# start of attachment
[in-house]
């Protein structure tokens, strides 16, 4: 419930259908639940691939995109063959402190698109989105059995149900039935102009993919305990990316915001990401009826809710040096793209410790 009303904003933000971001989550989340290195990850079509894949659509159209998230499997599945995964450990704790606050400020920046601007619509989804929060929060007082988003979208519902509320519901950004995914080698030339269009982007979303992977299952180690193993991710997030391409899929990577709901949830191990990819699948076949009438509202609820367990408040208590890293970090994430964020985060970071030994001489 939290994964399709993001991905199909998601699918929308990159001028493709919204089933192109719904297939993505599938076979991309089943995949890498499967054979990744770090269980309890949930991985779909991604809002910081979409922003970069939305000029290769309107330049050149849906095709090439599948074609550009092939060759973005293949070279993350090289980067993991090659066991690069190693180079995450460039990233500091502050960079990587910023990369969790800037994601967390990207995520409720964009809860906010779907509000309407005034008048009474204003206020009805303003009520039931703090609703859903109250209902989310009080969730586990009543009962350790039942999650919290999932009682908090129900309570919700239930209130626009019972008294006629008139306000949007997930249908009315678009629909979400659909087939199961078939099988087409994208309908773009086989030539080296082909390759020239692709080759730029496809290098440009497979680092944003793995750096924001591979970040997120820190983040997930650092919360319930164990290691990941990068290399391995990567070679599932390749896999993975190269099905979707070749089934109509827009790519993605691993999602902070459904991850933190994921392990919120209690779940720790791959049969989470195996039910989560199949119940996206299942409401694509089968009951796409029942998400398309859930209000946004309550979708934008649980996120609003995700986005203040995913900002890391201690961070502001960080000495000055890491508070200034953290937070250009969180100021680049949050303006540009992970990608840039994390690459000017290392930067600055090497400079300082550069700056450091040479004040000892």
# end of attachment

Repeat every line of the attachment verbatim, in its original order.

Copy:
[in-house]
């Protein structure tokens, strides 16, 4: 419930259908639940691939995109063959402190698109989105059995149900039935102009993919305990990316915001990401009826809710040096793209410790 009303904003933000971001989550989340290195990850079509894949659509159209998230499997599945995964450990704790606050400020920046601007619509989804929060929060007082988003979208519902509320519901950004995914080698030339269009982007979303992977299952180690193993991710997030391409899929990577709901949830191990990819699948076949009438509202609820367990408040208590890293970090994430964020985060970071030994001489 939290994964399709993001991905199909998601699918929308990159001028493709919204089933192109719904297939993505599938076979991309089943995949890498499967054979990744770090269980309890949930991985779909991604809002910081979409922003970069939305000029290769309107330049050149849906095709090439599948074609550009092939060759973005293949070279993350090289980067993991090659066991690069190693180079995450460039990233500091502050960079990587910023990369969790800037994601967390990207995520409720964009809860906010779907509000309407005034008048009474204003206020009805303003009520039931703090609703859903109250209902989310009080969730586990009543009962350790039942999650919290999932009682908090129900309570919700239930209130626009019972008294006629008139306000949007997930249908009315678009629909979400659909087939199961078939099988087409994208309908773009086989030539080296082909390759020239692709080759730029496809290098440009497979680092944003793995750096924001591979970040997120820190983040997930650092919360319930164990290691990941990068290399391995990567070679599932390749896999993975190269099905979707070749089934109509827009790519993605691993999602902070459904991850933190994921392990919120209690779940720790791959049969989470195996039910989560199949119940996206299942409401694509089968009951796409029942998400398309859930209000946004309550979708934008649980996120609003995700986005203040995913900002890391201690961070502001960080000495000055890491508070200034953290937070250009969180100021680049949050303006540009992970990608840039994390690459000017290392930067600055090497400079300082550069700056450091040479004040000892």